Travel Journal April 8, 1999
Tara and Newgrange.

Boyne Valley

I had booked a bus tour for Newgrange and Tara several days earlier, and today was the day of the tour. The departure point was the central bus station, only two blocks away from where I was staying.


The first thing we did was stop by the tourist center, a deconsecrated Protestant church, to watch an audio visual display showing the history of Tara. A couple of interesting points: 1) Many Protestant churches have been deconsecrated, because the Protestant faith is dwindling in Ireland, to the point where the congregations are so small that it doesn't make sense to maintain the churches. I saw one abbey church in Dublin which had been converted into a lighting store. 2) One of the most interesting things about the show was the way in which the church transformed into a darkened theatre - a series of jet black window shades, emitting from subtly concealed containers, slid down over the stained glass windows. It kind of reminded me of the stretching room in Disney's haunted mansion, I could almost hear a ghostly narrator intoning "...this room has no windows...and no doors...which offers this chilling challenge: to find the way out!"

After the show (which was well-done) we walked out onto the hill.

Tara is a lot flatter than I had imagined it would be.

Even so, the view from the hill is quite remarkable.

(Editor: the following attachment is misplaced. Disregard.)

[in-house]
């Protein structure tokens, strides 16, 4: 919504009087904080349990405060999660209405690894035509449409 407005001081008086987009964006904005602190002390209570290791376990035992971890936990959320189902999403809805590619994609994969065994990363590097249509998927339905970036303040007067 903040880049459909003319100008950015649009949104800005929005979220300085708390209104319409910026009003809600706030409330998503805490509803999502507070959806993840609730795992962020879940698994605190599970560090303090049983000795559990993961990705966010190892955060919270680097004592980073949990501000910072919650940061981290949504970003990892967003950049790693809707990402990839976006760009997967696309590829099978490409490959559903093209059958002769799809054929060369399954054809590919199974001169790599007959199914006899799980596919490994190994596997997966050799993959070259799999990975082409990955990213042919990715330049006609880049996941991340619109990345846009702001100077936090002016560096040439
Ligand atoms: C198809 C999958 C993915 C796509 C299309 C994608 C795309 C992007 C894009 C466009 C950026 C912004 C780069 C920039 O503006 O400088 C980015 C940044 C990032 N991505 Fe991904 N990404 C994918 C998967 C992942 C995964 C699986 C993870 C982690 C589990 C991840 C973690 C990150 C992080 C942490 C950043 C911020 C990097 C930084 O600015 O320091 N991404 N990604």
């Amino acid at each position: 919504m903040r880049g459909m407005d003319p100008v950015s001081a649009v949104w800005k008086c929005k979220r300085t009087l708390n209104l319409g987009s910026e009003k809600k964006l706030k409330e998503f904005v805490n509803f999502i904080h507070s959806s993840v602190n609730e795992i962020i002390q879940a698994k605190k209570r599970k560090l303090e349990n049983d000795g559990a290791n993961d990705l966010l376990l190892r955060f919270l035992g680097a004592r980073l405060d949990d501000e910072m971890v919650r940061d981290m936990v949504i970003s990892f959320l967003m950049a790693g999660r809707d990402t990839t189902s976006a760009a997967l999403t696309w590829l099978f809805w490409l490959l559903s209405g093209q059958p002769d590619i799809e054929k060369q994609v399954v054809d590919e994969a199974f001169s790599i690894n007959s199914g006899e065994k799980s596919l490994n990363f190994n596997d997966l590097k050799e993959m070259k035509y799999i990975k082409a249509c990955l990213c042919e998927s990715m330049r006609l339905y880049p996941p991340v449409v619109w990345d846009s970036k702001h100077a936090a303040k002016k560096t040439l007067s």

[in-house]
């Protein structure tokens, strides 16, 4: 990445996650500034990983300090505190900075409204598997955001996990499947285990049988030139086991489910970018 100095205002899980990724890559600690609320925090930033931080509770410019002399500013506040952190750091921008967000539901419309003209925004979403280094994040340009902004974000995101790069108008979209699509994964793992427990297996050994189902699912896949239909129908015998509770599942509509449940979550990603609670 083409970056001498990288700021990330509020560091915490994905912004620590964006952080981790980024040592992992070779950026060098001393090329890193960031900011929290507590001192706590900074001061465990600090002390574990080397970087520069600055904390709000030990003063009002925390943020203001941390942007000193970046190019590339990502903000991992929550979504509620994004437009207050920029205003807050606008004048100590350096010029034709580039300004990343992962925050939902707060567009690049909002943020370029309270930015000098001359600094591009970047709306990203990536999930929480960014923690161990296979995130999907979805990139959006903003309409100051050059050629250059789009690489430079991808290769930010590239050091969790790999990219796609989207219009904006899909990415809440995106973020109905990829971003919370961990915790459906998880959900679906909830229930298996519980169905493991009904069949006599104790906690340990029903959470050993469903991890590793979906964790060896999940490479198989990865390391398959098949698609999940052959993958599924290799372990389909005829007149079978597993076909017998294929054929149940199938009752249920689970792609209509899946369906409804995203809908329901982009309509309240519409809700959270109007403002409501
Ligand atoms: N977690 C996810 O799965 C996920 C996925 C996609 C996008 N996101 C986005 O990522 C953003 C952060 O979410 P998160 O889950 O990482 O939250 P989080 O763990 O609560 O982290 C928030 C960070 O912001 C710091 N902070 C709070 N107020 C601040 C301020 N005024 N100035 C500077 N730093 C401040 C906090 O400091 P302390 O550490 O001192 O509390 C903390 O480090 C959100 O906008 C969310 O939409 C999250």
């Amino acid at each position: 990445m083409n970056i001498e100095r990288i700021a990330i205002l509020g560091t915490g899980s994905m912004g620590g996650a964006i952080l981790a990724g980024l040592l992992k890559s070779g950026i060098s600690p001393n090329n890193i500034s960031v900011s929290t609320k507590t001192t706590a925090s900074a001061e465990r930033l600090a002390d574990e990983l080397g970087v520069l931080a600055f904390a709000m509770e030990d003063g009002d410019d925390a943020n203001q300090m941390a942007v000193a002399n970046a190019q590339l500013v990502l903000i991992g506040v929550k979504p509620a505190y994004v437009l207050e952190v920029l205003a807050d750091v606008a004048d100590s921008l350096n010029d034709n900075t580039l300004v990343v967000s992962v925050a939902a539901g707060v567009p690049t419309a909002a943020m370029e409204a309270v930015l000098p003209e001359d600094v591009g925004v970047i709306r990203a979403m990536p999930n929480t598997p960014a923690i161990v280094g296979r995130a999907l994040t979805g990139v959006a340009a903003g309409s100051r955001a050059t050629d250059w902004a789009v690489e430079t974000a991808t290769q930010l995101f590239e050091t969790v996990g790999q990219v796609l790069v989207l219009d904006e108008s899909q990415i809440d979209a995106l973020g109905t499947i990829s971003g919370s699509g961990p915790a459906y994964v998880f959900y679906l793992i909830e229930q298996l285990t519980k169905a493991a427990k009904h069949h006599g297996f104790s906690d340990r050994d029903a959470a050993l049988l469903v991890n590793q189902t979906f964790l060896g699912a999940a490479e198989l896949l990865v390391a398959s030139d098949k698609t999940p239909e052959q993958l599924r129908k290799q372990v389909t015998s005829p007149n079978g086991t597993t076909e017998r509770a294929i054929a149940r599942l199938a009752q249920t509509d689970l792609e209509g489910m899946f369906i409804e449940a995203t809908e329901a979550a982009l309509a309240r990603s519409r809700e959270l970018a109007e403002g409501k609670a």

Unfortunately, the ring-shaped mounds don't really come across well in pictures, unless taken from the air.

Here's the Stone of Kings, a lot smaller than I thought it would be.

The long parallel mounds are known as "The Banquet Hall", although they were most likely a ceremonial entrance avenue.

The view from the other side.

After that, we got on the bus and proceeded towards Newgrange.

The remains of a Cistercian monastary.

This castle, in the town of Trim, was used as "York" in the movie Braveheart.

Some folks have complained about the modern tourist center, but I didn't think it was that bad. You'll notice that there is turf on the root - the center is quite invisible from the other side.

Here's the inside. There's a replica of the passage, which I can say was not as spectacular as the real thing. (There's a rumor around here that you can't actually go into Newgrange itself, but I can report that this is not true.)

The visitor center is actually about a mile from the site. You have to take the small mini-buses to get to there. Here are some photos on the way to the bus.

Here are some shots of Newgrange itself. No photos allowed inside, although you would need a serious flash to get a decent shot anyway.

Here's a texture for you. Call this one "Newgrange"!

Here's the entrance. This is not the way it originally looked (in fact, the entire exterior wall is a reconstruction done about 100 years ago, since the original wall only lasted a few centuries.)

This small structure was in the back, I don't know what it was.

A more distant shot.

On the way back, we visited the shop of a local woodcarver, Claidhbh Ó Gibne (Clive O'Gibney). Now, this is an interesting story. Clive had made a coracle for the Newgrange visitor center, and had opened up a small shop on the road to the center, hoping to get the occasional visitor on their way to the site. However, our driver, John Bolton, seemed to take a fiendish delight in dumping whole busloads of tourists on the poor man and nearly giving him a heart attack (The was only the second time he'd done it.) Needless to say, Clive was overwhelmed but pleased - at one point he dropped his chisel. The woodworking was very beautiful, and several people bought small pieces.



Clive mentioned that he would soon have a web site - in the mean time, you can email him.